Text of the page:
|language for sound effects email@example.com (Greg) (2001-08-15)|
|Re: language for sound effects justin@DoCS.UU.SE (Justin Pearson) (2001-08-16)|
|Re: language for sound effects firstname.lastname@example.org (2001-08-16)|
|Re: language for sound effects email@example.com (Oliver Zeigermann) (2001-08-17)|
|Re: language for sound effects firstname.lastname@example.org (Greg) (2001-08-17)|
|Re: language for sound effects email@example.com (Franck Pissotte) (2001-08-17)|
|Re: language for sound effects firstname.lastname@example.org (Roelf Toxopeus) (2001-08-18)|
|Re: language for sound effects email@example.com (2001-08-18)|
|Re: language for sound effects lazzaro@CS.Berkeley.EDU (2001-08-18)|
|Re: language for sound effects firstname.lastname@example.org (Steven D. Majewski) (2001-09-20)|
|Re: language for sound effects email@example.com (Jonathan Spanier) (2001-09-21)|
|From:||firstname.lastname@example.org (Ian Kemmish)|
|Date:||18 Aug 2001 00:44:15 -0400|
|Posted-Date:||18 Aug 2001 00:44:15 EDT|
>"Greg" <email@example.com> writes:
>> The language would be based on C++. It would used for manipulating
>> sound waves (or any other application involving arrays of floats).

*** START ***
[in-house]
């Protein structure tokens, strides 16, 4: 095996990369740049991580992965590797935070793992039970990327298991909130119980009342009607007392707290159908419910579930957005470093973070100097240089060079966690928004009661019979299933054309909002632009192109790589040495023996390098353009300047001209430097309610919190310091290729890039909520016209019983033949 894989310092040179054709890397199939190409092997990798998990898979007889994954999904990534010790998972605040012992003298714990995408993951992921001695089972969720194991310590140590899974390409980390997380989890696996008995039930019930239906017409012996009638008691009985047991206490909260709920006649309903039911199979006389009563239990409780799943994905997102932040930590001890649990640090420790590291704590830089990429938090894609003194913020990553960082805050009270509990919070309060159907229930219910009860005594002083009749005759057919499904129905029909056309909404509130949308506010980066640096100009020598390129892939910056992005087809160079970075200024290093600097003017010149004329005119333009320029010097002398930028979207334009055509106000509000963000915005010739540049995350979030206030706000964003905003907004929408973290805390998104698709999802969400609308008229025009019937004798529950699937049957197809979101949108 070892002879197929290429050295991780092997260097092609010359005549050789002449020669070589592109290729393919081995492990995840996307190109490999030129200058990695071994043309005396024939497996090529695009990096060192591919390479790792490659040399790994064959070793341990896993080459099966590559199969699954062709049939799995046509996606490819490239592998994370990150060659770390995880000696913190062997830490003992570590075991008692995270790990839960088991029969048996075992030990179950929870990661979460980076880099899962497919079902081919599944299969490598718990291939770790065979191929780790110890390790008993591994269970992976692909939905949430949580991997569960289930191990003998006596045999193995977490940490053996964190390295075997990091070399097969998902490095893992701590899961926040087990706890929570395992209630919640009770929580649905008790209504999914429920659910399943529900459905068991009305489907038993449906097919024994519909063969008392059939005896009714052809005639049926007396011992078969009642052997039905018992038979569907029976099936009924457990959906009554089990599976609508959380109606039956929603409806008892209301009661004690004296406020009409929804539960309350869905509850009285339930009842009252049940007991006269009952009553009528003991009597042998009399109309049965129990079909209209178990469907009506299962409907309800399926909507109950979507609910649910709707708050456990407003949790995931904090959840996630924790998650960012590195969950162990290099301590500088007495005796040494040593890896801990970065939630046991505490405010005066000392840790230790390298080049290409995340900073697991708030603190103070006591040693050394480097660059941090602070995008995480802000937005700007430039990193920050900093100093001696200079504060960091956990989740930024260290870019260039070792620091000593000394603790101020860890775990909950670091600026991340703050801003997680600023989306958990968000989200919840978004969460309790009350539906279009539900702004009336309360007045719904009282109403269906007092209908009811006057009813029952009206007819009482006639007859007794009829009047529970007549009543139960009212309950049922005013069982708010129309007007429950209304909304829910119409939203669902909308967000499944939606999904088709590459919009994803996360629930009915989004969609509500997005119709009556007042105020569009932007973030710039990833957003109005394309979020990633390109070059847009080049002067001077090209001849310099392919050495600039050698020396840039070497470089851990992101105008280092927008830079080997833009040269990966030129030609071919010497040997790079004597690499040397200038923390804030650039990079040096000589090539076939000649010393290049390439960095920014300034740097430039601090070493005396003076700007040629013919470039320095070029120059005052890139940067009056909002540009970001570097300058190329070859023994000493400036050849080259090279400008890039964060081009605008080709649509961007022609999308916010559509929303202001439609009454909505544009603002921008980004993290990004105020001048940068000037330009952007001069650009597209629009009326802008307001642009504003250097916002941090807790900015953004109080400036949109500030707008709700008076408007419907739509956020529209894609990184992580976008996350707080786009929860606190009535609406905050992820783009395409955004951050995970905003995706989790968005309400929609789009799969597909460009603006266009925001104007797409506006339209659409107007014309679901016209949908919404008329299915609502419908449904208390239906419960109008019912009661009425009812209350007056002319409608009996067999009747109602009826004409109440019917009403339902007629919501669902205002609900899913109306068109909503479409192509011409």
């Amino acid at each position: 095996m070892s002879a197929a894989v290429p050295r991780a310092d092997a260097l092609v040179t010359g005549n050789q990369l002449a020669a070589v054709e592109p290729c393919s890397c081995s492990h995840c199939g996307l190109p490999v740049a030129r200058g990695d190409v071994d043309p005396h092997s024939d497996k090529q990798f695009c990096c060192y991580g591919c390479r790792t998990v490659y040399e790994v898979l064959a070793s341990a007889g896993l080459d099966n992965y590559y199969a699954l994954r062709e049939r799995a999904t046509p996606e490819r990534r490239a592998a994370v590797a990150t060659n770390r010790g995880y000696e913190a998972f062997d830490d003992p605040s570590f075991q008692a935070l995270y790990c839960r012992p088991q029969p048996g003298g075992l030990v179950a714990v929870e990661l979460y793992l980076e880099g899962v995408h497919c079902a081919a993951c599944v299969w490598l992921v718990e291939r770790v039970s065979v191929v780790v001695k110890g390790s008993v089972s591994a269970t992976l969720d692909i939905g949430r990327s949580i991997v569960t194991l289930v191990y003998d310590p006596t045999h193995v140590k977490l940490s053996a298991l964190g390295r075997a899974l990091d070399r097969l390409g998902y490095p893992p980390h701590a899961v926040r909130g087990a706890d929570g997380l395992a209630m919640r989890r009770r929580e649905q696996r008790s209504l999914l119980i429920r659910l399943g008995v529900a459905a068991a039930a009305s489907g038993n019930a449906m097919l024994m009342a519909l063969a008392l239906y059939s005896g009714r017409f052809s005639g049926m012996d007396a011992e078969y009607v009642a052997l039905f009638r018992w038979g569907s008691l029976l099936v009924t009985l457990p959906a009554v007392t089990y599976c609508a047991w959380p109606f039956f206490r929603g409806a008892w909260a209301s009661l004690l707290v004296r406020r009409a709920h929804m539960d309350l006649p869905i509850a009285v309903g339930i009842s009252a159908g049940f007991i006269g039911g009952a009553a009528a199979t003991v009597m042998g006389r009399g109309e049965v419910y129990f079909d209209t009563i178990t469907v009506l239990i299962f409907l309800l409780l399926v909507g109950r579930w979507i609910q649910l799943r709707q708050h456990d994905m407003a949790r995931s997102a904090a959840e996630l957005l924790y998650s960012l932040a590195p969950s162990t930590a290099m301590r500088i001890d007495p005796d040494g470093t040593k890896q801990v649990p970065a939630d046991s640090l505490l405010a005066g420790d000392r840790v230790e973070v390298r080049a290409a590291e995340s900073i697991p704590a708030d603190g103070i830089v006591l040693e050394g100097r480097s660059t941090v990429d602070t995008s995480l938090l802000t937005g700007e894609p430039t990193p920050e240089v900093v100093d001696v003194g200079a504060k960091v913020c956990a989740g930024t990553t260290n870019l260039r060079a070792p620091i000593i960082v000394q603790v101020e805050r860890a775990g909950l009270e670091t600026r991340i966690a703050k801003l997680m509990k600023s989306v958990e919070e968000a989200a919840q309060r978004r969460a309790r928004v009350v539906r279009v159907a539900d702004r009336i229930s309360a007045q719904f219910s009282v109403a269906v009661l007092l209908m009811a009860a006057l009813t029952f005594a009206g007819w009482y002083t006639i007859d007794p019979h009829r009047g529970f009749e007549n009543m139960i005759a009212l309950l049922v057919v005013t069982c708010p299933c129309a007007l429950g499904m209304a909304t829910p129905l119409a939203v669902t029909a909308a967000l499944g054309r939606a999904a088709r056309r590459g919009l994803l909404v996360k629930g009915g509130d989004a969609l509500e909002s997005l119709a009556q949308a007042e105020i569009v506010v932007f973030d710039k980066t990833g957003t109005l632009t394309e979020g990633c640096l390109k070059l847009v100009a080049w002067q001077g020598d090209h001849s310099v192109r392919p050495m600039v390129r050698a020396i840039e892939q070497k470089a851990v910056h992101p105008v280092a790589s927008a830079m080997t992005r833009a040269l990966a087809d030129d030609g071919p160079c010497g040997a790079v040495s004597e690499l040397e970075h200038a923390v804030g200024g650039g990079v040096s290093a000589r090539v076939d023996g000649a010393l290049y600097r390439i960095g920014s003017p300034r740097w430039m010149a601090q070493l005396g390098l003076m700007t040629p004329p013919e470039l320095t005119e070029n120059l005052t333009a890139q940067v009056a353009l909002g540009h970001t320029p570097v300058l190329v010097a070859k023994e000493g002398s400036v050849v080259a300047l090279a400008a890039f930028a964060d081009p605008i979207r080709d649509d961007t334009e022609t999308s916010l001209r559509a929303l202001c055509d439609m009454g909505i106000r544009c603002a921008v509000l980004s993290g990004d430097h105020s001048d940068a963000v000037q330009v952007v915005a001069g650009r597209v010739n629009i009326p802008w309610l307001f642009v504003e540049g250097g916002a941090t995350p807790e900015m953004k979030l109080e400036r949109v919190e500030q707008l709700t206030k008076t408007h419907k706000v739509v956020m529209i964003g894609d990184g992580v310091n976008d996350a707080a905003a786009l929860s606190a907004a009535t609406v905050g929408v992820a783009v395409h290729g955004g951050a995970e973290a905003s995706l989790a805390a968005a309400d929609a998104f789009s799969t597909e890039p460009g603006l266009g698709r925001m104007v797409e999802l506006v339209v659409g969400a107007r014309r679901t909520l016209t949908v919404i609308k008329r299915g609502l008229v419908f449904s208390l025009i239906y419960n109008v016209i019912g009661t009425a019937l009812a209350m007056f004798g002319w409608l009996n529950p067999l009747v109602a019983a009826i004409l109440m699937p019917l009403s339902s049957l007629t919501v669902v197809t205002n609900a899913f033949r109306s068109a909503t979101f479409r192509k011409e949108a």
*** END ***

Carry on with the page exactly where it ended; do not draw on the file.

>> Can anyone give me any pointers on starting out a project of this
>> nature? If anyone is interested, I wouldn't mind including other
>> people in the project. I haven't decided if the project would be open
>> source yet.
>You might take a look at csound (www.csound.org I think should get you
>started). It is a system for manipulating sound. As it is it comes with
>a (rather simple) progamming language. I would recommend it as a
>starting point, because the designers have come up with some good ways
>of talking about waveforms.
Well, Music and its descendants such as csound are good if your user
model is a modular synthesiser. Not necessarily for effects
>I'm talking more along the lines of sound wave manipulation (live
>perhaps?) . The language would be a mathematical way to manipulate
> waves, rather than using the preset functions like reverb that come
> with wave editors like cool edit pro, for example.
> So for delay:
> S[i + delay] = S[i] * volume;
> That's a simple example. The idea is that people would have more
> control over effects.
There have been a number of approaches in the past. A good place to
start might be Ircam's web site, as they've been doing it for donkey's
years, as have CCRMA/CNMAT at Stanford.
In the 80's there was a good USENIX paper about an awk-like language
for doing the kind of things you describe.
BeOS, MacOSX and DirectX all provide frameworks into which effects and
synthesisers can be plugged. BeOS insists you do it all in C++ :-(,
but I guess DirectX will these days allow you to use any language that
supports .NET, as the effects etc. are all COM objects. Don't know
about how it's done in OSX, as I get the impression the documentation
is still being written.....
If you were developing an all-in-one environment and starting from a
blank sheet of paper, I'd suggest Lisp, but then I'm eccentric;-)
- - - - - - - - - - - - - - - - - - - - - - - - - - - - - - - - - - - - - - -
Ian Kemmish 18 Durham Close, Biggleswade, Beds SG18 8HZ, UK
firstname.lastname@example.org Tel: +44 1767 601 361
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